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How To Get Your Closet Organized: The Essential Closet Makeover PART 2

December 20, 2016

How To Get Your Closet Organized: The Essential Closet  Makeover PART 2

How to Measure Your Closet Space To Get The Perfect Modular Closet Organizer

Measuring a closet is actually super easy. We took the time to write down a detailed How To Measure guide to help you. It includes some important and often overlooked tips from professionals.  

There is a handy measuring grid diagram available to download here. On the grid, each square represents a 6” by 6” space.

What Type Of Closet Do You Have?

There are two basic closet types: Reach-in closets and walk-in closets. We usually classify anything that has a depth narrower than 42’’ as a reach-in closet. This is because all our Modular Closet organizer pieces are 14’’ deep and we always recommend leaving a minimum of 10’’ of space in front of the unit for accessibility. That’s 24’’. If you wanted to then put either closet drawers, closet shelves, or hanging space in front of that, on the side wall, you would need an additional 18’’ of space (10+14+18=42).  The way to measure both reach-in and walk-in closets is ultimately the same, with the walk-in closet usually having just a few more things to mark off.

Measuring Your Closet

For clarity, we always like to label the walls. Starting with the front of the closet, whether it has wall space in addition to the doors or just an opening, we will call that “Wall A”. Moving clockwise, we continue. Next sidewall is “wall B”, back wall is “wall C” and last sidewall is “wall D”. If you have additional walls, you do the same, remembering to go clockwise and in order.

#ModularSuperTip: Always measure at three different heights as many walls tend to be slightly uneven.

Now measure each wall from corner to corner and jot it down. When measuring wall A, in the inside of your closet, also measure from the edge of the door frame molding to the wall. We recommend using our handy grid to draw a sketch with measurements.

Modular Closets Measuring Guide

It is important to mark down if there are any obstructions on the wall and where they are. You can include that in your sketch. Here are some common, and some not so common ones: Light switch, electric outlet, air conditioner and heating vent, window, thermostat, alarm keypad, safe, electric fuse box, water meter, pipes, sprinklers, smoke alarms, picture of your spouse’s great -grandma…Great Grandma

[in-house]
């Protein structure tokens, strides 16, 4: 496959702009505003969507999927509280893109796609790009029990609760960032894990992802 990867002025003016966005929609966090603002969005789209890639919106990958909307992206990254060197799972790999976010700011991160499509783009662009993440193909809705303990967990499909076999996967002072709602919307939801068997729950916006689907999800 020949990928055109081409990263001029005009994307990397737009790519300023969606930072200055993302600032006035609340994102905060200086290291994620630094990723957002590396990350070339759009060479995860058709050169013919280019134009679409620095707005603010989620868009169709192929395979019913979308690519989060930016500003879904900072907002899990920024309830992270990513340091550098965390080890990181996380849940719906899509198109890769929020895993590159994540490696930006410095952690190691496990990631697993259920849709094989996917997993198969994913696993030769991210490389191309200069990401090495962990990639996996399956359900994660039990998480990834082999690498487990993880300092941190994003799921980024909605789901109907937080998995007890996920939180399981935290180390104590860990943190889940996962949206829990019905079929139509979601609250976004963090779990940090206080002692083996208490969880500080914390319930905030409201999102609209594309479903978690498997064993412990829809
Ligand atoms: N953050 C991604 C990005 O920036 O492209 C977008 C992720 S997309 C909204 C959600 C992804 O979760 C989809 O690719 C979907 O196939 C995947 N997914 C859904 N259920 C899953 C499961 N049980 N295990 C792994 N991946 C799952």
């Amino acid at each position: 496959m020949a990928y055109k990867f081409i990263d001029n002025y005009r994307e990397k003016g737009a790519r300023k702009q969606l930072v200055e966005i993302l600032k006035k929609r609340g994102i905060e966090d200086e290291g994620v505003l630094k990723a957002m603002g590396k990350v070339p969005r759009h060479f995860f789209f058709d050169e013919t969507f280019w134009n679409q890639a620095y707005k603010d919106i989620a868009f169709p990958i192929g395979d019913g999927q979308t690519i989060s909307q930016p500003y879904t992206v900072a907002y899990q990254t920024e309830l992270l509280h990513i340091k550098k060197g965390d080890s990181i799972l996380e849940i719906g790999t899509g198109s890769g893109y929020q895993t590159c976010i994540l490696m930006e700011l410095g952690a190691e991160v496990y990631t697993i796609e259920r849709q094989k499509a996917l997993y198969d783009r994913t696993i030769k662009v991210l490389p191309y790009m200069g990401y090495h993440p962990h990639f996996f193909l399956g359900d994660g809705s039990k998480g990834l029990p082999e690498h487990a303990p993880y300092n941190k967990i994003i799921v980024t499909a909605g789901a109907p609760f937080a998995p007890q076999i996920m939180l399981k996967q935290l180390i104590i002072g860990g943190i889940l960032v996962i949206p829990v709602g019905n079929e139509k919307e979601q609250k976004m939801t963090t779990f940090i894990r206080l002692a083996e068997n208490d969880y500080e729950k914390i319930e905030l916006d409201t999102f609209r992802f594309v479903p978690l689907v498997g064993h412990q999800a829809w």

...the point is to look around your closet for anything that will not be removed. 

Closet Doors

When measuring and designing closets, walk-in or reach-in, it is important to take note of the closet doors. The type of closet door that you have or plan on having can make a difference in your Modular Closet design. There are many types of closet doors; we created a small list of the most common used closet doors and how they affect your closet space. (photos from trustile.com)

  1.       Swinging Single Closet Door:



    This probably is the most common closet door type and the only thing to take note of, besides the actual width of the door and its’ frame moldings, is which way the door swings. An outward swinging door won’t affect your closet space. The only reason people wouldn’t have it opening into the room is if the space in front of the closet is needed. If your door opens into your closet, it is important to note two things: Which side of the door the hinges are on (to know which way the door swings). And how far the closet door opens into the closet. That can easily be determined by measuring the door itself.     

    1.       Swinging Closet Double Doors:

      Swinging double doors almost never will open into the closet and won’t have any effect on your closet design.

      1.       Bypass Closet Doors:

        Bypass closet doors are sliding doors that are suspended from a track, and may have a floor track as well, and overlap to bypass each other. The only thing to make sure to consider, is the middle point where the doors meet when closed, because will be the hardest part of the closet to access, and you probably would not want to put closet drawers there.

        1.       Pocket Closet Doors:

          Pocket doors are sliding doors that slide into a pocket in the wall. With pocket closet doors, there is an often-overlooked issue. You cannot use the return walls to install any closet organizer units because the pockets are hollow and have no studs to support them.

          1.       Bi-fold Closet Doors:

            Bi-fold doors are either two panel or four panel doors with each panel connected to a different panel with hinges. You should make sure to measure how far into the closet your doors extend when open. Also, remember that with accordion doors you will not have full use of the opening of the closet.

            1.       Barn Door:

              An extremely popular closet door, the barn door is a sliding door that has the doors suspended on a wheeled track. If this is on the outside of your closet as most prefer, congratulations! You maximized your closet space. If it slides inside the closet you will not be able to use the wall that the door slides along.





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